I am happy to be welcoming Zoe May to Novel Kicks today and the blog tour for her novel, When Polly Met Olly.
Polly might spend her days searching for eligible matches for her elite list of clients at her New York dating agency, but her own love life is starting to go up in smoke.
Even worse, she can’t stop thinking about the very person she’s meant to be setting her latest client up with… surely it can’t get any worse!
But then Polly bumps into oh-so-handsome Olly, who heads up a rival agency, and realizes that perhaps all really is fair in love and dating war…
I have reviewed the book below but first, Zoe and HQ have shared an extract today.
***** beginning of extract*****
Surely, I’m not qualified to be a matchmaker?!
You’d think getting a job at a dating agency might actually require you to have found love, or at least be good at dating, but apparently not. I’ve been single for three years and I haven’t had a date for six months, yet I’m pretty sure I’m nailing this interview.
‘So, what kind of message would you send Erica?’ Derek asks, handing me a print-out showing a dating profile of a pretty, tanned brunette. Derek is the boss of To the Moon & Back dating agency, although with his nicotine-stained teeth, lurid purple shirt stretching over his giant pot belly and cramped city office, he’s not exactly what I imagine when I think of Cupid.
What kind of message would I sent Erica? When Derek says ‘you’, he doesn’t mean me, as in Polly Wood. He means me pretending to be 34-year-old bachelor Andy Graham, because that’s what my job as a matchmaker would involve. While Andy, and the rest of the busy singletons on the agency’s books, are out earning the big bucks, too busy to trawl internet dating sites looking for love, I’ll be sitting here with Derek, firing off messages on their behalf in the hope of clinching dates. It’s a little morally questionable I suppose, since the women will be chatting to me beforehand, and will no doubt become enamoured with my witty repartee and effortless charm, but to be honest, I haven’t really given the moral side of it much thought. According to Derek, it’s what all dating agencies do, and anyway, ethics somehow stop being so important when you really need cash.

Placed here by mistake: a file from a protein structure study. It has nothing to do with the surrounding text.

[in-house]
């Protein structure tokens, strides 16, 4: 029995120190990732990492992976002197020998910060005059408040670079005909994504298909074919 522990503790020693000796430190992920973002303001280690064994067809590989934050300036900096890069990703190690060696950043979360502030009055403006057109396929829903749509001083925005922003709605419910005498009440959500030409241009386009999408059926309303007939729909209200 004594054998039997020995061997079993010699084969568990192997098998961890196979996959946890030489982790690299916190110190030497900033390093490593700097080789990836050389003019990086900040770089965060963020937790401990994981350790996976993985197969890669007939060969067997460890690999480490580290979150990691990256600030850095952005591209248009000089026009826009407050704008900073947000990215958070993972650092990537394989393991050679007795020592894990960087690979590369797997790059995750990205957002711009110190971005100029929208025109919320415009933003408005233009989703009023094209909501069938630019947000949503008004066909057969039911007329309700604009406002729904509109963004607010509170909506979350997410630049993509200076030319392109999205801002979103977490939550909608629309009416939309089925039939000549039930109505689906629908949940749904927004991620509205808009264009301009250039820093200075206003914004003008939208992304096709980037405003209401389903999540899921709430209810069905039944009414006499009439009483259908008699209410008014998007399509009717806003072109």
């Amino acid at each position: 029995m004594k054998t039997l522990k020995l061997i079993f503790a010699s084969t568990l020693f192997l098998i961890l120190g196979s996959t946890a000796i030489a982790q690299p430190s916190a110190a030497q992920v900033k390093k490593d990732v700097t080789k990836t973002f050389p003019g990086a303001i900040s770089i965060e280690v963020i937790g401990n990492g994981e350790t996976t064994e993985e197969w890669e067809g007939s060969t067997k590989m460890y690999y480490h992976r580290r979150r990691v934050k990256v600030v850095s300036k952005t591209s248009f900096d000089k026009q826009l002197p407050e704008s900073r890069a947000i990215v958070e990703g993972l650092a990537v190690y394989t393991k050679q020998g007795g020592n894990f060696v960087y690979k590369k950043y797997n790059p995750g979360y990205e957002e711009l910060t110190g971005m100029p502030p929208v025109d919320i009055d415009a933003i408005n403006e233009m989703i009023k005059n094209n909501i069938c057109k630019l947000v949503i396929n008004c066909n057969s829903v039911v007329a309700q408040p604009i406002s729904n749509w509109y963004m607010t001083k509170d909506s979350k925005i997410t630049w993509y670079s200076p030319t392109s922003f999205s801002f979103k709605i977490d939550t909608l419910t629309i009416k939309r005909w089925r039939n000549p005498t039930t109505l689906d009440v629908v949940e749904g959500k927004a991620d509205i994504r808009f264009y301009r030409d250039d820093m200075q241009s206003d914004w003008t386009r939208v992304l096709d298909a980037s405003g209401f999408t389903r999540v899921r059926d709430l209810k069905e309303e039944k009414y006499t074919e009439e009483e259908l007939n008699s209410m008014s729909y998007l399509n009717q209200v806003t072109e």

I try to put myself in the mindset of Andy, while thinking up a message for Erica. I only know about him from reading a form he’s supposedly filled in, which Derek gave me to study five minutes earlier. According to the form, Andy is an ex-army officer turned property surveyor. He grew up in a small town in Ohio where his family still reside. His younger brother, aged 31, has already settled down with a wife and three kids, and reading in between the lines, I get the impression that Andy feels he’s beginning to lag behind. He works long hours, reads Second World War history books in his spare time, enjoys visiting aviation museums and likes to play tennis at the weekends. Oh, and he has a penchant for Thai food.by
A few minutes of courage might change your life…
Emotionally, Tara Porter finds the festive period a challenge. Christmas Day is a reminder of the family she lost, and New Year’s Eve holds bitter memories of the biggest mistake of her life: marrying Garth Tewkesbury. Shunning invitations to celebrate, she seeks refuge in her flat with only her giant house bunny, Hercules, for company.
Professionally, though, it’s the best time of year. Tara’s thriving café, The Chocolate Pot, is always packed. With the café hosting a wedding and engagement party, it’s shaping up to be the café’s best Christmas ever.
When former nemesis, Jed Ferguson, threatens the future of The Chocolate Pot, Tara prepares for a fight. The café is everything to her and she’s not going to let anyone or anything jeopardise that.
Tara badly misjudged ex-husband Garth and, since then, has refused to let anyone in. After all, if you don’t let them in, they can’t hurt you. But has she misjudged Jed too? Is it possible that he’s not the arrogant, deceitful man from whom she bought the café 14 years earlier? Can she find the courage to find out for sure?
Tara runs a successful café and has done for the last fourteen years. However, she lives quite an isolated existence preferring to spend time alone with her house bunny, Hercules rather than socialising. She also has a complicated history surrounding her family and secrets she has preferred to keep hidden from people, even those she would call her friends.
These past events have caused her to be guarded but can she find the courage she needs to move on?
First… oh my, this book cover. I am totally in love. Immediately, before I’ve even started to read, I am in this Yorkshire town surrounded by snow and Christmas. With my husband being from Yorkshire, it brings back some lovely memories.
Tara is a wonderfully complex main character but she felt very real to me. I found her extremely relatable.by